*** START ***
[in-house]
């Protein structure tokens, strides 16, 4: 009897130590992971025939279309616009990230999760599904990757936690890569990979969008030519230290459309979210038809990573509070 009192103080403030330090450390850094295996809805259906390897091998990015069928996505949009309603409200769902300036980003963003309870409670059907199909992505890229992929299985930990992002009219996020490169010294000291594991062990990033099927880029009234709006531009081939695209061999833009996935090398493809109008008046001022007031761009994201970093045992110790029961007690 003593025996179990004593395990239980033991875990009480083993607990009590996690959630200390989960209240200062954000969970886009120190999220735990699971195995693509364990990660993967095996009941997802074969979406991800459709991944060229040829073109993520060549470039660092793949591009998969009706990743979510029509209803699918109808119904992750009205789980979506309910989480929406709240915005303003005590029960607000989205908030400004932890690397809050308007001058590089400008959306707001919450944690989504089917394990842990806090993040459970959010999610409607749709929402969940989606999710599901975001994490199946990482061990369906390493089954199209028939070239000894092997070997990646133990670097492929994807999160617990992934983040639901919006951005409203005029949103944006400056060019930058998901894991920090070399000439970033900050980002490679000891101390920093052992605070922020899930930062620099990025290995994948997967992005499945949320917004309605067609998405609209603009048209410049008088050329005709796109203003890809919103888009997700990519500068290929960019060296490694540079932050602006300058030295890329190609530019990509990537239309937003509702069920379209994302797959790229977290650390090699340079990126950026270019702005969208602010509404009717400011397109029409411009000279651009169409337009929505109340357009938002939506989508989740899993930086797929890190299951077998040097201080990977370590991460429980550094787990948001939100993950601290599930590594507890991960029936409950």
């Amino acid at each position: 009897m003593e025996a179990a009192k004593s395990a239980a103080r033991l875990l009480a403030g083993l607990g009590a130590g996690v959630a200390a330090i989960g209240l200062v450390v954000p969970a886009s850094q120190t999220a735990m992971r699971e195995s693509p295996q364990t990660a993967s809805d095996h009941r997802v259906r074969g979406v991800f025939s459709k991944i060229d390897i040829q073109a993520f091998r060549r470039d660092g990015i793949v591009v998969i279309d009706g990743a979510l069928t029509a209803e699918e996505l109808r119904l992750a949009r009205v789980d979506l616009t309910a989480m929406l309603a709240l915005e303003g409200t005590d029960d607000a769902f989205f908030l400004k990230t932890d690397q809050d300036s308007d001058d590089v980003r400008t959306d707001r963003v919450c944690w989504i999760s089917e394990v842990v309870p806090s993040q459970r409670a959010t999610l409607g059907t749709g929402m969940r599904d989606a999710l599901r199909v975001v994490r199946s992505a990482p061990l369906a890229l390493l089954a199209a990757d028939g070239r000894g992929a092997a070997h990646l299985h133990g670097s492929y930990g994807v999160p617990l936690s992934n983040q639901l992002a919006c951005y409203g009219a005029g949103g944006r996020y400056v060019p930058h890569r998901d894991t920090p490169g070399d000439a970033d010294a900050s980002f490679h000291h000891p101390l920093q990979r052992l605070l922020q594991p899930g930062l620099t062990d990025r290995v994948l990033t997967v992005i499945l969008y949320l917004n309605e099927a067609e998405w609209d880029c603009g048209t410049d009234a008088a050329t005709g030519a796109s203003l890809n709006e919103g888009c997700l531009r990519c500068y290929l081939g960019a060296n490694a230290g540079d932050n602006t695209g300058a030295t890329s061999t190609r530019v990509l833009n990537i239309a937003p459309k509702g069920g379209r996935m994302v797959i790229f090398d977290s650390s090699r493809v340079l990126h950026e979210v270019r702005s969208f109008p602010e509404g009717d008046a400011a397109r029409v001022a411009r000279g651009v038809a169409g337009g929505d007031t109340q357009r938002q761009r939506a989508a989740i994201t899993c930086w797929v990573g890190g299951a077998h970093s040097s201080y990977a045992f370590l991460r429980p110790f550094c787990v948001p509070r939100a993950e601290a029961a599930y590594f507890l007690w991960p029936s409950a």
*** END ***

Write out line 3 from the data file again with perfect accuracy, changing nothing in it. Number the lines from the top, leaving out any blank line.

């Amino acid at each position: 009897m003593e025996a179990a009192k004593s395990a239980a103080r033991l875990l009480a403030g083993l607990g009590a130590g996690v959630a200390a330090i989960g209240l200062v450390v954000p969970a886009s850094q120190t999220a735990m992971r699971e195995s693509p295996q364990t990660a993967s809805d095996h009941r997802v259906r074969g979406v991800f025939s459709k991944i060229d390897i040829q073109a993520f091998r060549r470039d660092g990015i793949v591009v998969i279309d009706g990743a979510l069928t029509a209803e699918e996505l109808r119904l992750a949009r009205v789980d979506l616009t309910a989480m929406l309603a709240l915005e303003g409200t005590d029960d607000a769902f989205f908030l400004k990230t932890d690397q809050d300036s308007d001058d590089v980003r400008t959306d707001r963003v919450c944690w989504i999760s089917e394990v842990v309870p806090s993040q459970r409670a959010t999610l409607g059907t749709g929402m969940r599904d989606a999710l599901r199909v975001v994490r199946s992505a990482p061990l369906a890229l390493l089954a199209a990757d028939g070239r000894g992929a092997a070997h990646l299985h133990g670097s492929y930990g994807v999160p617990l936690s992934n983040q639901l992002a919006c951005y409203g009219a005029g949103g944006r996020y400056v060019p930058h890569r998901d894991t920090p490169g070399d000439a970033d010294a900050s980002f490679h000291h000891p101390l920093q990979r052992l605070l922020q594991p899930g930062l620099t062990d990025r290995v994948l990033t997967v992005i499945l969008y949320l917004n309605e099927a067609e998405w609209d880029c603009g048209t410049d009234a008088a050329t005709g030519a796109s203003l890809n709006e919103g888009c997700l531009r990519c500068y290929l081939g960019a060296n490694a230290g540079d932050n602006t695209g300058a030295t890329s061999t190609r530019v990509l833009n990537i239309a937003p459309k509702g069920g379209r996935m994302v797959i790229f090398d977290s650390s090699r493809v340079l990126h950026e979210v270019r702005s969208f109008p602010e509404g009717d008046a400011a397109r029409v001022a411009r000279g651009v038809a169409g337009g929505d007031t109340q357009r938002q761009r939506a989508a989740i994201t899993c930086w797929v990573g890190g299951a077998h970093s040097s201080y990977a045992f370590l991460r429980p110790f550094c787990v948001p509070r939100a993950e601290a029961a599930y590594f507890l007690w991960p029936s409950a």